Shike – Day 29 of 306

“I’ll bet the lady is dozing behind her fan,” Sogamori laughed. “This banquet and all this men’s talk is putting her to sleep, Horigawa. If I were you I’d take her to bed and wake her up.”

“I’m sure you would, if you were I,” said Horigawa. “The minister’s exploits in the flowery combat are as well known as his valour in war.”

Kiyosi laughed. “As well known, but not as successful, eh, Father? You may have more authority and honour than Domei, but he’s bested you in the bedchamber.”

“I don’t know what you’re talking about,” Sogamori growled. “Neither do I,” said Horigawa.

Kiyosi said, “Your Highness is so conscientiously devoted to affairs of state, you pay no attention to affairs of the heart. I’m referring to my father’s impetuous wooing of Lady Akimi.”

“You ought to have more respect for your father than to mention such things in public,” said Sogamori irritably.

“You should have more respect for your clan, Father, than to make us a laughing-stock at Court.” Kiyosi’s tone was light, but there was a barely concealed edge in his voice.

Taniko was surprised that Kiyosi would needle his father in front of herself, Horigawa and Ryuichi. She knew quite well what they were talking about. All the Shima women were laughing over Sogamori’s rude attempt to seduce Akimi, the beautiful lady-in-waiting who had been Domei’s mistress for many years.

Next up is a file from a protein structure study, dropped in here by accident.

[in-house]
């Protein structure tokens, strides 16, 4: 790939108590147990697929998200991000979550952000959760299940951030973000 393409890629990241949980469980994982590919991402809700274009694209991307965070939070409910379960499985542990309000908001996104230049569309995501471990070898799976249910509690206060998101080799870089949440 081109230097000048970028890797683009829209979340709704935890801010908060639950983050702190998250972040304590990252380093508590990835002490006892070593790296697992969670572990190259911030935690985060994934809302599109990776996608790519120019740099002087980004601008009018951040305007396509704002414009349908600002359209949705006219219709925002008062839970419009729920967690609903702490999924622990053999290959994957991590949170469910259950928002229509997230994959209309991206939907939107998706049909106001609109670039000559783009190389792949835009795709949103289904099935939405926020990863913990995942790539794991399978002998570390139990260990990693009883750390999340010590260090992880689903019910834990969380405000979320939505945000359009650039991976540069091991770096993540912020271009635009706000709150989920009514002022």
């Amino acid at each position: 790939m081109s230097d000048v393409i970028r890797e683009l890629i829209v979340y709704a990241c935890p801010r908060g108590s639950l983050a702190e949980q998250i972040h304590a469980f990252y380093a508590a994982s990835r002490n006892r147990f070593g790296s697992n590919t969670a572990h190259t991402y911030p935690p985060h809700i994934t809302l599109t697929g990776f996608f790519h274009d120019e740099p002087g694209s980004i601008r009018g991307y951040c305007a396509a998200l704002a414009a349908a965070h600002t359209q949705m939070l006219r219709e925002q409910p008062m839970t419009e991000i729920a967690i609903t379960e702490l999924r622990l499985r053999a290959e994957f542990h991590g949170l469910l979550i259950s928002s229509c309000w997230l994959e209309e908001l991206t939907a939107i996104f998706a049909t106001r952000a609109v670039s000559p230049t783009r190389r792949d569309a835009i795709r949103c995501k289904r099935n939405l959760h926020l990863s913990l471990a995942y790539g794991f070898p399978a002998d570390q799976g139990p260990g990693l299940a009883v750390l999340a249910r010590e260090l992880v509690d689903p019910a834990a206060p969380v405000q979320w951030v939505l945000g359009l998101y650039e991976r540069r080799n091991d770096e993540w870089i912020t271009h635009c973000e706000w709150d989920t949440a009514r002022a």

Like most of Heian Kyo’s aristocrats, Sogamori had many women in his life. Besides his principal wife, Kiyosi’s mother, he had a number of secondary wives, each of whom had her apartment in the Rokuhara. Gossip also attributed one or two mistresses to him at any given time. But, just as he was always reaching for more power in the realm, so he was always pursuing new women. Taking advantage of the Muratomo lord’s temporary absence from the capital, Sogamori had laid siege to Lady Akimi with flute-playing, poetry, dancing and flowers, as if he had but to display his interest to win her. All this despite the fact that Akimi already had a son by Domei. Akimi adamantly ignored Sogamori’s advances and he eventually had to give up. The Court, which had come to fear him, enjoyed the opportunity of ridiculing him. When Domei returned and heard about the incident, he was enraged at first, but ended up laughing along with everyone else.

“The lady showed poor taste,” Ryuichi ventured. “How could she prefer a rough, ill-mannered warrior like Captain Domei to a polished gentleman like Lord Sogamori?”